Peru was present in the trip to Cairns in a strange fashion. We met a German…should I call him  hippie to illustrate to you; a nice fella. Anyway, he was selling coconuts on his wheel barrel in Palm Cove. He looked completely out of place there, yet that may be the reason why he was so appealing to me. He told me straight away, without me asking, ‘I have a Peruvian poncho with bright colours to attract the customers’ as he chewed something. I asked ‘is that coca leaves you are chewing?’. The man nodded. I bought a coconut from him and he chipped some coca leaves in for a bargain price. Mel had never had a coconut the way I have only had them, so we sat by the ocean, and in an typical Indiana Jones moment, I opened the coconut with my Swiss army knife after sucking all the juice out of it and ate the white sweet meat.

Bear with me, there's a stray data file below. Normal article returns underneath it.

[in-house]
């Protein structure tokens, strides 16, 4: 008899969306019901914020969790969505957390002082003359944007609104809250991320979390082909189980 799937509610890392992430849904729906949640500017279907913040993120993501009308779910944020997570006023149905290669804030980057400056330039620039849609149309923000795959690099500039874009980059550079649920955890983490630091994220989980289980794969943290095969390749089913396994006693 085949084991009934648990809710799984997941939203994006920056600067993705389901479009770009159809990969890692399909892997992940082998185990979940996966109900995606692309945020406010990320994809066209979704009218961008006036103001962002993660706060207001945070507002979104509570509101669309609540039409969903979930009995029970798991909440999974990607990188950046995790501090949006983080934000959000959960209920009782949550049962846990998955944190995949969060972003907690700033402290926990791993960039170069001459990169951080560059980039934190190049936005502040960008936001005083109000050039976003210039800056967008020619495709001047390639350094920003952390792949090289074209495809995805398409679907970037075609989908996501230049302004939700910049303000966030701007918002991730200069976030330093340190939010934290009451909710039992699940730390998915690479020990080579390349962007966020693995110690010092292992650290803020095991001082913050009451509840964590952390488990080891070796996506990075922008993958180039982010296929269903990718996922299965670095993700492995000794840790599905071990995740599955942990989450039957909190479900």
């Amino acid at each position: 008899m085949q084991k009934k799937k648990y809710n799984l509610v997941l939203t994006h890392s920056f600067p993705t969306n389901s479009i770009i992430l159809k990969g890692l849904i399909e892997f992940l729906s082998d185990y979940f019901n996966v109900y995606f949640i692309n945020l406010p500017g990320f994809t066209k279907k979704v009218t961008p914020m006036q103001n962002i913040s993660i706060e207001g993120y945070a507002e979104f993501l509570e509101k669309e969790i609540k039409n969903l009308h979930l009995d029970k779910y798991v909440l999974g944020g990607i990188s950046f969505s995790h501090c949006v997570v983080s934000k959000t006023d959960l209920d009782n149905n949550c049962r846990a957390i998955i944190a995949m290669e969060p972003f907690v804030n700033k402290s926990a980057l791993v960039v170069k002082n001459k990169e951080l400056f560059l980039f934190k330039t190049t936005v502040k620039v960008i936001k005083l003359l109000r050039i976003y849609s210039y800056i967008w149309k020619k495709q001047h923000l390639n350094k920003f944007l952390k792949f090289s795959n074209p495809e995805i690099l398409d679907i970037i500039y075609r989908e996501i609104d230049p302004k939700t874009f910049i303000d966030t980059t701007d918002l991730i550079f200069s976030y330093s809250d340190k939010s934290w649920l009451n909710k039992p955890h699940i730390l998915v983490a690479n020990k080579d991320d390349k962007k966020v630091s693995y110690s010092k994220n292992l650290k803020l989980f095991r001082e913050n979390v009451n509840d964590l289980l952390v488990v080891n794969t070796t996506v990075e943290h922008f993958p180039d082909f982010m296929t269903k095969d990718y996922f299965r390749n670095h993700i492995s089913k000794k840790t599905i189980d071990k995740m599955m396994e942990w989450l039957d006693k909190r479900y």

For those of you unfamiliar with the Coca leaves, here is a little bit of the speech I used to tell my travellers when I was a Tour Leader: Coca leaves are not to be confused with Cacao beans. Both sound similar when pronounced in Spanish. The latter are used to produce chocolate and cocoa. The first is (tragically) infamous for being used to produce cocaine. Yet what is unknown of this leaf, native of Peru and Bolivia, is that in natural shape, chewed or ground or in tea, is quite healthy and in fact a super-food as some call it. Some of its many properties are to be a great energy booster, to take away appetite (this is particular useful when you leave in the mountains and have to work far from home in the field), to help adapt to high-altitude conditions, helps protect teeth and gives you all your daily requirements of Vitamins A, B, B12, C, E, Minerals (Zinc, Magnesium, Potassium, Calcium)  and others  in just 2 grounded teaspoons or the equivalent of chewed leaves. In Peru and Bolivia it is considered sacred by the indigenous people and in fact it is a huge part of their culture. Why then, you may wonder, it is forbidden? Well, you may ask that to the geniuses who insist in waging their ‘war on drugs’ and spend billions of dollars on it, when the true fact is that that huge effort is just a scratch on the arm of the drug industry that uses Coca leaves that they buy from poor farmers to produce cocaine. Had all those millions be spent on improving the conditions in which those farmers live and you would have no one to supply the drug-dealers with their prime matter. Or you would have it easier to locate who is supplying it. Makes sense?